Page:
Over the years there have been many, many, some may even argue too many, TV shows centered around the buying and selling of properties, mainly with a focus of how to make money from refurbishing or “doing it up”. This has led to us increasingly being asked to give potential seller pointers as to what can be done to maximize the home’s value.
So can you really add value by sprucing up? Or are you throwing away your money? And how far should you go?
Over our years of experience in the property market we have seen numerous owners throw money away on their home with extensive, expensive kitchen refits, bathroom changes and even, in some cases, extending, only to find that the buyer wants to change or remodel all their hard work to put their own inevitable stamp on the home. Anyone who has dealt with me directly will know that one of my favourite anecdotes, to illustrate this point, is the story of the owner who spent £35,000 on his kitchen only to drive past and see it in a skip only a few short months later when he decided to drive past his home to reminisce. I can’t even begin to imagine what went through his head when he first realised how much he had spent on these now shattered granite worktops.
The truth is that every buyer you get through your door will be different than the one before and will have very different ideas about what is stylish, I know from my own experience that I argue with my own significant other about what we should and shouldn’t do so I could never expect every potential buyer to have the same opinion as each other
So does that mean we are saying are we saying don’t decorate? Well, no, not really, but we do advise to proceed with a lot of caution, this can never be a one size fits all scenario and there are a lot of “ifs” and “buts” to consider.
I often look to the property development market. Builders and such that buy properties that are barely suitable mortgage security and then get it refurbished and back on the market as quick as possible. These guys make a living in maximising the value of homes and squeezing ever last inch of capital to then move on to the next one so they surely hold the answers to what you should do to increase the value of your home?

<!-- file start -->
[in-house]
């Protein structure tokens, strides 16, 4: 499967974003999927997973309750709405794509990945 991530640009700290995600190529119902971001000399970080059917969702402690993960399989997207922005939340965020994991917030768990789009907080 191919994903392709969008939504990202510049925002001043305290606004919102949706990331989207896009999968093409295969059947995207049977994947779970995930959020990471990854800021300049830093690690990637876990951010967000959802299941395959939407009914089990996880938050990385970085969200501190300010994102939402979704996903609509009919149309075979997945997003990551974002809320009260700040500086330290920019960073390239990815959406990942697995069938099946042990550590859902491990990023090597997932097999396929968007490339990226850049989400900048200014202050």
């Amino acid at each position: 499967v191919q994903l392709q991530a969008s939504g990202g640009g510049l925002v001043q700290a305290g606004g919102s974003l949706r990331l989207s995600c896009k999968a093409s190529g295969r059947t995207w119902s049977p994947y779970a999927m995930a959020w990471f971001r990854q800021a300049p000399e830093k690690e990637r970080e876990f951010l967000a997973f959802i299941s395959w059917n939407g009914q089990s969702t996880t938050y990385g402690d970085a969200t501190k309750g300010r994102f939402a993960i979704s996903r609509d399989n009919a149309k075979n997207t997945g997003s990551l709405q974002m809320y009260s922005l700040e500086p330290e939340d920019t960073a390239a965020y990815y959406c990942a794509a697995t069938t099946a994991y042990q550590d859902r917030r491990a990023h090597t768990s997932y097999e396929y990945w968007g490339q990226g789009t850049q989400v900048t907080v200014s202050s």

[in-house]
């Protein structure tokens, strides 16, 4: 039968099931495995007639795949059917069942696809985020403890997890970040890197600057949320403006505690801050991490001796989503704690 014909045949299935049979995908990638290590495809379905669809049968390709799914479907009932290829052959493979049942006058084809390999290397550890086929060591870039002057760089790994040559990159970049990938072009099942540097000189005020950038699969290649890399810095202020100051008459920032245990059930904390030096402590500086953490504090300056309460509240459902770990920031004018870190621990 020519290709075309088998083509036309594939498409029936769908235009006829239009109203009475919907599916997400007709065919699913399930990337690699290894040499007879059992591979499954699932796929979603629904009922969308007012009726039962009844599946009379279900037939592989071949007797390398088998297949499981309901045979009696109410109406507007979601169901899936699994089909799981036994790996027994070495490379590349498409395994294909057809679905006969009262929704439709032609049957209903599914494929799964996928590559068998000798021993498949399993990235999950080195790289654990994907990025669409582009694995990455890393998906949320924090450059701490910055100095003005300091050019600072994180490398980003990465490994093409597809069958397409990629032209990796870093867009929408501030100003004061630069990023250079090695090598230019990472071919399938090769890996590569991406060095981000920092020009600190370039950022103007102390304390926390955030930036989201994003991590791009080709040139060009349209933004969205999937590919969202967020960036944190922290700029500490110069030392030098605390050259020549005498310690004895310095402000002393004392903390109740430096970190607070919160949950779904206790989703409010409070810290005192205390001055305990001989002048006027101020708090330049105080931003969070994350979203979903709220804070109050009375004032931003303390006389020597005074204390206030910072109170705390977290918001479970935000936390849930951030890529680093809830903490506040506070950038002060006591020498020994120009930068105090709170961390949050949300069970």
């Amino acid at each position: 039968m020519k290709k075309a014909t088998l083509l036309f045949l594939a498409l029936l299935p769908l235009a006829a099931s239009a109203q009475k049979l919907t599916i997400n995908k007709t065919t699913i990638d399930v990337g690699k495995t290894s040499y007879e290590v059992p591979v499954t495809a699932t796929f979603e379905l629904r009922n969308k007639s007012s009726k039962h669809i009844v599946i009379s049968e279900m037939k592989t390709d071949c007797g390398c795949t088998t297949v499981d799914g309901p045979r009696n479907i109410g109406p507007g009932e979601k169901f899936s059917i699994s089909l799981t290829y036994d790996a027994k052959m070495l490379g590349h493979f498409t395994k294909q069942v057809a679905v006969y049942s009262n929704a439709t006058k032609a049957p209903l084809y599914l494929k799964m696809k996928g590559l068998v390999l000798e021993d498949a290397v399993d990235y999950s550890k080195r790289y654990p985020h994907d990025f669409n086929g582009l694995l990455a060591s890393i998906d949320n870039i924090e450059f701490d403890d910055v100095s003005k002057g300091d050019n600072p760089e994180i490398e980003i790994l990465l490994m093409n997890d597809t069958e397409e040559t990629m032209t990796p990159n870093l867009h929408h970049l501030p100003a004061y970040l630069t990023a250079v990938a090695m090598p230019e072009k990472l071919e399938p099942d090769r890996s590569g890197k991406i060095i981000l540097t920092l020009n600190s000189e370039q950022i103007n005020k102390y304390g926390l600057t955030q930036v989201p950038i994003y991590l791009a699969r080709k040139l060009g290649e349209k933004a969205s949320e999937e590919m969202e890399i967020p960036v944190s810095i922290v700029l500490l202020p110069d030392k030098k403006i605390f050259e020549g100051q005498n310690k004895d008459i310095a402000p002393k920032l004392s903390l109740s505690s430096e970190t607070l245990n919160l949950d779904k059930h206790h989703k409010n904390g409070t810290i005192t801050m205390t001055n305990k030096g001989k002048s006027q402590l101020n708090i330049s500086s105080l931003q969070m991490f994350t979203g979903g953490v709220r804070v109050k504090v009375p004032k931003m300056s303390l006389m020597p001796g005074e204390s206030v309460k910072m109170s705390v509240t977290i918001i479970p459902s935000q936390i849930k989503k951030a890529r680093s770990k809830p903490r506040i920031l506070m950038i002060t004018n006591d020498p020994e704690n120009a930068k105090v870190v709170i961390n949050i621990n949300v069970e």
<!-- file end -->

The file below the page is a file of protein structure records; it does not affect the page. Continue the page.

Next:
Time is of the essence for these guys, getting the property back on the market as quickly as possible is essential in making sure that the bills don’t mount up and eat into the profit and don’t forget that these guys are doing the work and saving massively on labour costs. But, this isn’t where I think we can learn from the professionals, I believe that lesson is in the content of what they do to the property before selling it on. Keeping it simple and keep it generic.
Firstly, consider how much work do you really want to do and is the spend is really going to add the value you need it to? It’s very easy when you live in a home to become obsessive with a room that, in your eyes, now looks tired but this can easily be that you have just become bored with it. Someone else may love it as if it had just been done by their own fair hands. So ask other people for their genuine feelings, ask them to be impartial and, most importantly, trust their instincts. Bear in mind that when one room is redecorated it can easily make the rest of the home look a little tired, so, you shift the minor issue to the rest of the home and before you know it you have carried out a complete renovation. Which in itself isn’t a problem as long as you get the money back when you sell it.
The opposite is also true. If your home is show home quality throughout but has one room that you never got round to doing, a small corner of the house that is like a time warp to the neighbouring rooms, then finishing it could just give the "wow" factor. You have to consider the type of buyers out there. If you are attracting the buyers that love your modern, clean lines of the rest of the home and the type of people that don’t want to get their hands dirty, could that one room actually scare them off?
Also, ask your agent. I know that many would be sellers think the agent would tell them not to decorate just so they can get your home online asap. But the reality is that the agent wants to help you realise your homes full potential and wants you to recommend him or her so will give you the right advice. Find out his or her experience. Have they sold houses in all types of markets? Have they got years on their side to have seen all the scenarios? Look at the stock they are selling. We have known sellers take the advice of outside “house doctor” type services just to receive the same advice that the agent has been giving them for weeks
Neutral is an overused word in the property market, a word that was introduced by the lifestyle programmes, and a word that can easily be misinterpreted. You have to be careful not to strip the home of its personality completely. If you are going to decorate it doesn’t mean you have to bathe the whole home in a sea of magnolia paint but it does mean keep it low key on the walls, the parts the buyer is actually buying, but maybe add a splash of colour with the soft furnishings and keep it feeling like a home. We hear daily that a home just “feels” right. Keep that feel and let them imagine living there.
So to summarise: